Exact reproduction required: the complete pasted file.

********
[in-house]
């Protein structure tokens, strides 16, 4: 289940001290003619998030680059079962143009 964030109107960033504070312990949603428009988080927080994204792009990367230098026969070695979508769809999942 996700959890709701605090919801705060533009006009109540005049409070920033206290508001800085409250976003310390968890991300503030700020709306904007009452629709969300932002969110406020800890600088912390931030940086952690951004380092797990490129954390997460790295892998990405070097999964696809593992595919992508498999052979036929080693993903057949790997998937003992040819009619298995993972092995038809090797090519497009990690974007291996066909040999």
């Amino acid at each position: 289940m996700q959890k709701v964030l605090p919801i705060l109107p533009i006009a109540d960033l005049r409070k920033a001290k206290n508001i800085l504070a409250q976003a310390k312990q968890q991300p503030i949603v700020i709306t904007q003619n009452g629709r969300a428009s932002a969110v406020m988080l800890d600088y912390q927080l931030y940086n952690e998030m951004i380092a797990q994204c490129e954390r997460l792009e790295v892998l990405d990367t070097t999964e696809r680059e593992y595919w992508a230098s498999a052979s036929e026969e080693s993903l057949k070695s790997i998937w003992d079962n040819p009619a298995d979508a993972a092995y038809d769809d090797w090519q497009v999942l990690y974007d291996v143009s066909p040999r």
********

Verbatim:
[in-house]
């Protein structure tokens, strides 16, 4: 289940001290003619998030680059079962143009 964030109107960033504070312990949603428009988080927080994204792009990367230098026969070695979508769809999942 996700959890709701605090919801705060533009006009109540005049409070920033206290508001800085409250976003310390968890991300503030700020709306904007009452629709969300932002969110406020800890600088912390931030940086952690951004380092797990490129954390997460790295892998990405070097999964696809593992595919992508498999052979036929080693993903057949790997998937003992040819009619298995993972092995038809090797090519497009990690974007291996066909040999």
């Amino acid at each position: 289940m996700q959890k709701v964030l605090p919801i705060l109107p533009i006009a109540d960033l005049r409070k920033a001290k206290n508001i800085l504070a409250q976003a310390k312990q968890q991300p503030i949603v700020i709306t904007q003619n009452g629709r969300a428009s932002a969110v406020m988080l800890d600088y912390q927080l931030y940086n952690e998030m951004i380092a797990q994204c490129e954390r997460l792009e790295v892998l990405d990367t070097t999964e696809r680059e593992y595919w992508a230098s498999a052979s036929e026969e080693s993903l057949k070695s790997i998937w003992d079962n040819p009619a298995d979508a993972a092995y038809d769809d090797w090519q497009v999942l990690y974007d291996v143009s066909p040999r």